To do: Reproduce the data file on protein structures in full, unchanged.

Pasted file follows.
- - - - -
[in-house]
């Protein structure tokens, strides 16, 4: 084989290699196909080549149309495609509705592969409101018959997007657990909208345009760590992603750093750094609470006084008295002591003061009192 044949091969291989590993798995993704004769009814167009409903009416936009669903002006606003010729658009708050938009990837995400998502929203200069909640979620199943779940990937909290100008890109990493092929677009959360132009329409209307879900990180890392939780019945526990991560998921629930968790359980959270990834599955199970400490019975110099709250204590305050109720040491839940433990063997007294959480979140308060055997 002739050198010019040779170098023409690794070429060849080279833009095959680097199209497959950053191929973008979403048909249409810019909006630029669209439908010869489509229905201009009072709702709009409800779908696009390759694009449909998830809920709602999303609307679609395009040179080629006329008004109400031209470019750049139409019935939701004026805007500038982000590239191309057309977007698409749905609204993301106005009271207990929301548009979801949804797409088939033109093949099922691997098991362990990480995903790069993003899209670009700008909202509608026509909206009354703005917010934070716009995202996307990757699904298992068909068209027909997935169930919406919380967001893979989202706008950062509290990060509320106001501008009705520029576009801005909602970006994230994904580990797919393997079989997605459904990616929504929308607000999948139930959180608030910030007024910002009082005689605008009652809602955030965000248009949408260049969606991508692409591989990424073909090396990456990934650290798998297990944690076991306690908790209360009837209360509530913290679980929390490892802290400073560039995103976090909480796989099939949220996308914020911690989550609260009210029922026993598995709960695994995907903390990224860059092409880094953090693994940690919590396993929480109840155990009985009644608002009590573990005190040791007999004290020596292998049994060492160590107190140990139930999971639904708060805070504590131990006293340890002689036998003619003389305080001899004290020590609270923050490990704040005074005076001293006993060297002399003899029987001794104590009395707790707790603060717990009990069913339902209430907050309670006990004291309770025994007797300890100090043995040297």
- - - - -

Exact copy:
[in-house]
């Protein structure tokens, strides 16, 4: 084989290699196909080549149309495609509705592969409101018959997007657990909208345009760590992603750093750094609470006084008295002591003061009192 044949091969291989590993798995993704004769009814167009409903009416936009669903002006606003010729658009708050938009990837995400998502929203200069909640979620199943779940990937909290100008890109990493092929677009959360132009329409209307879900990180890392939780019945526990991560998921629930968790359980959270990834599955199970400490019975110099709250204590305050109720040491839940433990063997007294959480979140308060055997 002739050198010019040779170098023409690794070429060849080279833009095959680097199209497959950053191929973008979403048909249409810019909006630029669209439908010869489509229905201009009072709702709009409800779908696009390759694009449909998830809920709602999303609307679609395009040179080629006329008004109400031209470019750049139409019935939701004026805007500038982000590239191309057309977007698409749905609204993301106005009271207990929301548009979801949804797409088939033109093949099922691997098991362990990480995903790069993003899209670009700008909202509608026509909206009354703005917010934070716009995202996307990757699904298992068909068209027909997935169930919406919380967001893979989202706008950062509290990060509320106001501008009705520029576009801005909602970006994230994904580990797919393997079989997605459904990616929504929308607000999948139930959180608030910030007024910002009082005689605008009652809602955030965000248009949408260049969606991508692409591989990424073909090396990456990934650290798998297990944690076991306690908790209360009837209360509530913290679980929390490892802290400073560039995103976090909480796989099939949220996308914020911690989550609260009210029922026993598995709960695994995907903390990224860059092409880094953090693994940690919590396993929480109840155990009985009644608002009590573990005190040791007999004290020596292998049994060492160590107190140990139930999971639904708060805070504590131990006293340890002689036998003619003389305080001899004290020590609270923050490990704040005074005076001293006993060297002399003899029987001794104590009395707790707790603060717990009990069913339902209430907050309670006990004291309770025994007797300890100090043995040297």